What's your 'Dandy' name? In my stories you'll find a Jane Austen name generator (some of the names seem quite dandyish to me, especially if you add Sir or Lady at the start!). I'd love to see your Dandy name in the comments below! Will it top 'Sir Lumley Skeffington' or 'Topham Beauclerk' who are pictured in the vintage 'Dandies' tobacco cards in my photo?
Recently whilst mudlarking on the Thames foreshore I discovered a rather ornate copper 'Dandy Button', which I've included in this #tribandtuesday photo. It's from around the late eighteenth century and is in great condition. It has 9 indents which would have housed gemstones or paste jewels. Swipe to see a photo of what it looked like in situ in the mud, and a close up now it's clean. I wonder which fashionable, well-to-do gentleman wore this button? It must have been annoying to lose it!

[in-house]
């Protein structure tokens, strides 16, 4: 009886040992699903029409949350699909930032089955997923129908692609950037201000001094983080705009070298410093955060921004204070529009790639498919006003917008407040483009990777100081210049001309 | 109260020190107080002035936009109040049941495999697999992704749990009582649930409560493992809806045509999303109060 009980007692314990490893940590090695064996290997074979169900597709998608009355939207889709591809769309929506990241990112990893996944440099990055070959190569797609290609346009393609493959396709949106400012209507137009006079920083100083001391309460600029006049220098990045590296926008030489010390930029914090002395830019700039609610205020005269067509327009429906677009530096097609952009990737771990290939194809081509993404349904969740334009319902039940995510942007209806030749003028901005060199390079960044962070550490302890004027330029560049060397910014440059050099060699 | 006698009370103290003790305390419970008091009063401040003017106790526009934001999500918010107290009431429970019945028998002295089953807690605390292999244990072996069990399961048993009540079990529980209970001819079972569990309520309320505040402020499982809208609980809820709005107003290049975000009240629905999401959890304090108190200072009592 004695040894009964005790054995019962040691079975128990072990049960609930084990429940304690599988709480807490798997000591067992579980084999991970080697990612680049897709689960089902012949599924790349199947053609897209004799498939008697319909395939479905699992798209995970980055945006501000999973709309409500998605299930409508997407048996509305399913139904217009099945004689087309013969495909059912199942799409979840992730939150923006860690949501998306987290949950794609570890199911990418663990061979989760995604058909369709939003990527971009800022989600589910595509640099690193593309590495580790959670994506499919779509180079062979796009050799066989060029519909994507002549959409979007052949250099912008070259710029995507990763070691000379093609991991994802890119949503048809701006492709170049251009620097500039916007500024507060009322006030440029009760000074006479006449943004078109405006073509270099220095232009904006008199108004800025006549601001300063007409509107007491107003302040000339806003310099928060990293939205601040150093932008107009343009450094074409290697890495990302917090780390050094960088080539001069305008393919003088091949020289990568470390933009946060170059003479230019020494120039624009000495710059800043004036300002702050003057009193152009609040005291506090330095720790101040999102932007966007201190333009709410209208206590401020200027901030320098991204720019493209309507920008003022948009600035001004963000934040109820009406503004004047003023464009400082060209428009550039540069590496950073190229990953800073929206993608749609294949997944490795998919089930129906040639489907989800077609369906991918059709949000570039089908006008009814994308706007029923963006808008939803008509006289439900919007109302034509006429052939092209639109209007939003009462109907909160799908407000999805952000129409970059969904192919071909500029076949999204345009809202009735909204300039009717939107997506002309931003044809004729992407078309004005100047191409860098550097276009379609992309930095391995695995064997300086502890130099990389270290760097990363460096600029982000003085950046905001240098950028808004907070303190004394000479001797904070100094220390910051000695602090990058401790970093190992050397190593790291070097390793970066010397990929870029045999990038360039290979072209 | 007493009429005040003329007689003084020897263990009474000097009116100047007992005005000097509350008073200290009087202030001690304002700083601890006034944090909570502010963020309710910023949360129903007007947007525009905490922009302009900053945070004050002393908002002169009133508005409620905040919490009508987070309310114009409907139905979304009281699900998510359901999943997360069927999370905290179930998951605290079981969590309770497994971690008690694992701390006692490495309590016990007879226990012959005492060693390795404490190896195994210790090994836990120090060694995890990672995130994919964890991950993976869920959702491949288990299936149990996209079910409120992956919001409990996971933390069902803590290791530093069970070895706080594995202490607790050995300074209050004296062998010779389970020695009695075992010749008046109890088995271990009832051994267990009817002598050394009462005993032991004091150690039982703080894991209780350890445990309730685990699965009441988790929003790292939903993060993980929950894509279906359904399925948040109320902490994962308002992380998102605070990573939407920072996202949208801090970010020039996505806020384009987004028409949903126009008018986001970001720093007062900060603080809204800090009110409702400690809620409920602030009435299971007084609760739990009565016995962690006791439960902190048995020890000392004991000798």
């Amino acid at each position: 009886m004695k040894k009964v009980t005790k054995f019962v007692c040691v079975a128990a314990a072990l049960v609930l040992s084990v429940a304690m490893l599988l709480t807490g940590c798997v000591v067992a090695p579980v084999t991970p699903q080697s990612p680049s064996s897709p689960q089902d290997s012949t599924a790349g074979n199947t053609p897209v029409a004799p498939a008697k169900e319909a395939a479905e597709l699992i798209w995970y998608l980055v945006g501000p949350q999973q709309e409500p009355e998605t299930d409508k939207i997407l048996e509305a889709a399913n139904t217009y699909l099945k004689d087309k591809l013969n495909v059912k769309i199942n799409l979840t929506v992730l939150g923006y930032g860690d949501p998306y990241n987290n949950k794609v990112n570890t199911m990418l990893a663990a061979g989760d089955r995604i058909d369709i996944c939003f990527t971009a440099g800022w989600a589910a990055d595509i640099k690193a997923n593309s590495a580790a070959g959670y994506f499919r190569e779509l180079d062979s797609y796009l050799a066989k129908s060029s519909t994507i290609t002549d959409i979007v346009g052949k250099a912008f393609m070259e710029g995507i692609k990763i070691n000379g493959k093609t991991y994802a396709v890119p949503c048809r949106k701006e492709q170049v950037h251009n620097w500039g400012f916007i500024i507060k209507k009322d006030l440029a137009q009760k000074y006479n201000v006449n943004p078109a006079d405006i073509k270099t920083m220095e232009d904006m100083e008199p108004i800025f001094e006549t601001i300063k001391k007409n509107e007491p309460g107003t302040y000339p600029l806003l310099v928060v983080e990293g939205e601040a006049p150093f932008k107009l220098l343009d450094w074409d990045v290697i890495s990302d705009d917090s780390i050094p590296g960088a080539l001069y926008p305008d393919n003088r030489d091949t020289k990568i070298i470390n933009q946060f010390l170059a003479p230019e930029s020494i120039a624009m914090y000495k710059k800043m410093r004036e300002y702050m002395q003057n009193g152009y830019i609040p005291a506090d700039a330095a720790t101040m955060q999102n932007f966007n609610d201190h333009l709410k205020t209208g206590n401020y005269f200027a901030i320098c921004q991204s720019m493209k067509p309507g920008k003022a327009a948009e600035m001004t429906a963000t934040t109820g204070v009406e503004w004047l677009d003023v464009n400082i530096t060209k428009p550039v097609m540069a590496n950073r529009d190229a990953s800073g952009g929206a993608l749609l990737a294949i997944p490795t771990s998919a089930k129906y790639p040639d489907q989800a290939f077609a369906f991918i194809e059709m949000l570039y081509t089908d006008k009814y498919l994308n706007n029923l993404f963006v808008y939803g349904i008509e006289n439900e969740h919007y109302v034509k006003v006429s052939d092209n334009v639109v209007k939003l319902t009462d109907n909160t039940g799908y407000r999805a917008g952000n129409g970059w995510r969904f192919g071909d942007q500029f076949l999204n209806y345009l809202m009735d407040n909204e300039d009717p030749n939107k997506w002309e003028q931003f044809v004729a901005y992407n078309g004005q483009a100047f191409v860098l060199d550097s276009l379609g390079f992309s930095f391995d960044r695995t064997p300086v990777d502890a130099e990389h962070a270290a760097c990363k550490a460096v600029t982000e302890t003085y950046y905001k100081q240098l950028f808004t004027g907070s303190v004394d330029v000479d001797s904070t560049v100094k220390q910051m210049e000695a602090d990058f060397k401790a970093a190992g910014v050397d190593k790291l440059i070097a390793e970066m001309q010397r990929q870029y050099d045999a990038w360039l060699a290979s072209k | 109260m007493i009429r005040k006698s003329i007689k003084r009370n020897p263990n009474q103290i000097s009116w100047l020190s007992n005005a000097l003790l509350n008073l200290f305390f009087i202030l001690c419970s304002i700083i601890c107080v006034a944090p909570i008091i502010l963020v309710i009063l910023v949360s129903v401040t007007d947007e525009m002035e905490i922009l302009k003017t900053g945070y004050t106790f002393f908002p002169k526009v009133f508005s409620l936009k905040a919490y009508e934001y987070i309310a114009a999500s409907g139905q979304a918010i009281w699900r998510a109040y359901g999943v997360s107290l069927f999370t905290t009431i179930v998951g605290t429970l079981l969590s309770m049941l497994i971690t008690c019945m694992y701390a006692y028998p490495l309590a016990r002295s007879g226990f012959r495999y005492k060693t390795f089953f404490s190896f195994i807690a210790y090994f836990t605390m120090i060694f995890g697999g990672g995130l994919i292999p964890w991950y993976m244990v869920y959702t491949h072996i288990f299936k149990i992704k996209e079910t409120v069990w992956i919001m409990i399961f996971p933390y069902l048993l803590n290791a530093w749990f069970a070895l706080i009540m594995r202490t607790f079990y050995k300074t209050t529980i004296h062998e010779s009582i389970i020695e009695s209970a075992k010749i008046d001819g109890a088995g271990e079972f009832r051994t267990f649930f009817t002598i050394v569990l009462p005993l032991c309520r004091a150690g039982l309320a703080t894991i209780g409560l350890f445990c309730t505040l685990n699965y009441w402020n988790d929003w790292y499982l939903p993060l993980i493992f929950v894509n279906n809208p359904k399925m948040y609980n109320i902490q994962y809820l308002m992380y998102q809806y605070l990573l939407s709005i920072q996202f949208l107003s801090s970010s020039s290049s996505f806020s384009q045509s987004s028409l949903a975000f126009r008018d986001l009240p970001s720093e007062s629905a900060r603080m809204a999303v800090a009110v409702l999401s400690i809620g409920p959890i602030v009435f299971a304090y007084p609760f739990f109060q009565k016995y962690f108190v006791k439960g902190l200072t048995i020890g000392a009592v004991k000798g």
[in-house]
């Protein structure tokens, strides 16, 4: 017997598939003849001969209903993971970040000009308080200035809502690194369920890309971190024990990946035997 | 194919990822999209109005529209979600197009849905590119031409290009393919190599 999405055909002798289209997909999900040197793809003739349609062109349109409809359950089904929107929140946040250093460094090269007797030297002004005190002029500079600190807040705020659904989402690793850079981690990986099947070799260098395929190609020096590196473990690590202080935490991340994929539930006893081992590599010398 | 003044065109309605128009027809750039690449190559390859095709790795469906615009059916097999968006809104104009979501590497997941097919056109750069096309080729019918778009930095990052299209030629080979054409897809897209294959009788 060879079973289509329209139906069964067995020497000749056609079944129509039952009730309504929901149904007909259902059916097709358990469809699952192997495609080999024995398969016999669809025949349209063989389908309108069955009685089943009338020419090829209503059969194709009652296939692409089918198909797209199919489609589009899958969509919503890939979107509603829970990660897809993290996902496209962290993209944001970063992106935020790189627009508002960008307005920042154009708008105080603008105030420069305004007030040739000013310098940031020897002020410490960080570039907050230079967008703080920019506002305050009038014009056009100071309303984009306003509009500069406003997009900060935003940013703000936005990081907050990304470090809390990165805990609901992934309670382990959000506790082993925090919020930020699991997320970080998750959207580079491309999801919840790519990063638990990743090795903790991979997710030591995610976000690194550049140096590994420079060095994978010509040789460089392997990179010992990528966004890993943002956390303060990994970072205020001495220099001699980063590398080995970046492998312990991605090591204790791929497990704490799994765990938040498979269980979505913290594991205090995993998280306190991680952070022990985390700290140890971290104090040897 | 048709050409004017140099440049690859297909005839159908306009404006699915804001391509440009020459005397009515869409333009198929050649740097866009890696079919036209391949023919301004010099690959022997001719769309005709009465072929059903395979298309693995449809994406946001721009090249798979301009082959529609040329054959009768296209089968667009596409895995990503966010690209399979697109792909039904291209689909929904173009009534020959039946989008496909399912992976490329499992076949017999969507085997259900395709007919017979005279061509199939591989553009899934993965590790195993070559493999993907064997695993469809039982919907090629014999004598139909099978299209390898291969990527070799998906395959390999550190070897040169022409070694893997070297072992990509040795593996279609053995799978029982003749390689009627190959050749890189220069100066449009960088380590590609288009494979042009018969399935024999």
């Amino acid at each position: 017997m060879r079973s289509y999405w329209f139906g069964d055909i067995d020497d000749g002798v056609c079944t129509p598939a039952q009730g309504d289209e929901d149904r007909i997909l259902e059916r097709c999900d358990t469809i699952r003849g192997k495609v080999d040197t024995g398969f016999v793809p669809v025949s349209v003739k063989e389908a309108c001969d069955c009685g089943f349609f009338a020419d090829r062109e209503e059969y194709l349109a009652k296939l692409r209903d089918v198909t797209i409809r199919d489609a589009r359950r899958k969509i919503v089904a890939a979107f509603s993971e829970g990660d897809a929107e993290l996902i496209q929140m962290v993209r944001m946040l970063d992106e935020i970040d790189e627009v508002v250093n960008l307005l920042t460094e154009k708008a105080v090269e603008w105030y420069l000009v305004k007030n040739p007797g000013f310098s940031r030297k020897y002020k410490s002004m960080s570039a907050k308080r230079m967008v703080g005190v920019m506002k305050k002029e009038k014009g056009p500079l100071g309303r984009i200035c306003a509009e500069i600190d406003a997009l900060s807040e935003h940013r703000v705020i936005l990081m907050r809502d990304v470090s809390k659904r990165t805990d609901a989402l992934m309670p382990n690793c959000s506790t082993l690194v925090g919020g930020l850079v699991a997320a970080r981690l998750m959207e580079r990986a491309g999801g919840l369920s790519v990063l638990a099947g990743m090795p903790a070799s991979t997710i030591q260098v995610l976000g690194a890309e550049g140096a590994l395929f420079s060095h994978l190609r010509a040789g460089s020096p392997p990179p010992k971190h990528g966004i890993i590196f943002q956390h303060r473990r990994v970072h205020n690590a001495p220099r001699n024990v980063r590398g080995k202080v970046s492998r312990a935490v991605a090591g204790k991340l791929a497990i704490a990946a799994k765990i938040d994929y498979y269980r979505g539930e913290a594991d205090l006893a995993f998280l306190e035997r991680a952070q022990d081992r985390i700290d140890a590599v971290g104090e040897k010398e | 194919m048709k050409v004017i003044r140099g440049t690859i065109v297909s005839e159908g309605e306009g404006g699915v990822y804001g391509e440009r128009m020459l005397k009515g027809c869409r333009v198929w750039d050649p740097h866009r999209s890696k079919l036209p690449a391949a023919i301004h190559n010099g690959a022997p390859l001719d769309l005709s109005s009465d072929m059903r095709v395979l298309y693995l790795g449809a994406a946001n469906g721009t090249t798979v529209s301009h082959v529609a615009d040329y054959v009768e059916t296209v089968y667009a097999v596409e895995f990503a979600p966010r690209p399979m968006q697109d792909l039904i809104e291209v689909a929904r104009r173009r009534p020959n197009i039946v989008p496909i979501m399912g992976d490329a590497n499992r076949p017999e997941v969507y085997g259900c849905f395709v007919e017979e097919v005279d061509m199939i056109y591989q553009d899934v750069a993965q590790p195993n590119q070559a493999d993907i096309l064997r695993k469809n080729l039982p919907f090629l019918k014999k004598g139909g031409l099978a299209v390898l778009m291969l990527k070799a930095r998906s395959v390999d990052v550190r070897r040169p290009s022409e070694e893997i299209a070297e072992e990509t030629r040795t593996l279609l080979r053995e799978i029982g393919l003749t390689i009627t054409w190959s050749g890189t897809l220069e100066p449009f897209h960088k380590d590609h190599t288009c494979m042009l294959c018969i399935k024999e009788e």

Beau Brummell is probably the best-known Dandy, famous as a leader of fashion in the early nineteenth-century. He advocated wearing a dark well-fitting coat, full-length trousers, and a perfectly knotted cravat. Lord Byron, a contemporary of his, exemplified an altogether more flamboyant & romantic type of dandyism (just imagine his open-necked shirts with the flouncy sleeves, his colourful turbans and plush dressing gowns).
All of this lets me segue to my 1955 Penguin edition of 'Byron in Italy'. It's a fascinating book which tells the story of Byron's life between 1816-1823. It begins with Byron travelling across Europe to Lake Geneva, where he was joined by his mistress Claire Clairmont, her step-sister Mary Wollstonecraft Godwin, and Mary's lover Percy Shelley. It was there, in Villa Diodati, that Byron famously challenged the group to each write a ghost story, and Mary's 'Frankenstein' was born.
Don't forget to share your Dandy* name! (*Dandyess or Dandizette for ladies)
Yours with sartorial splendour,
Lady Elizabeth Hurst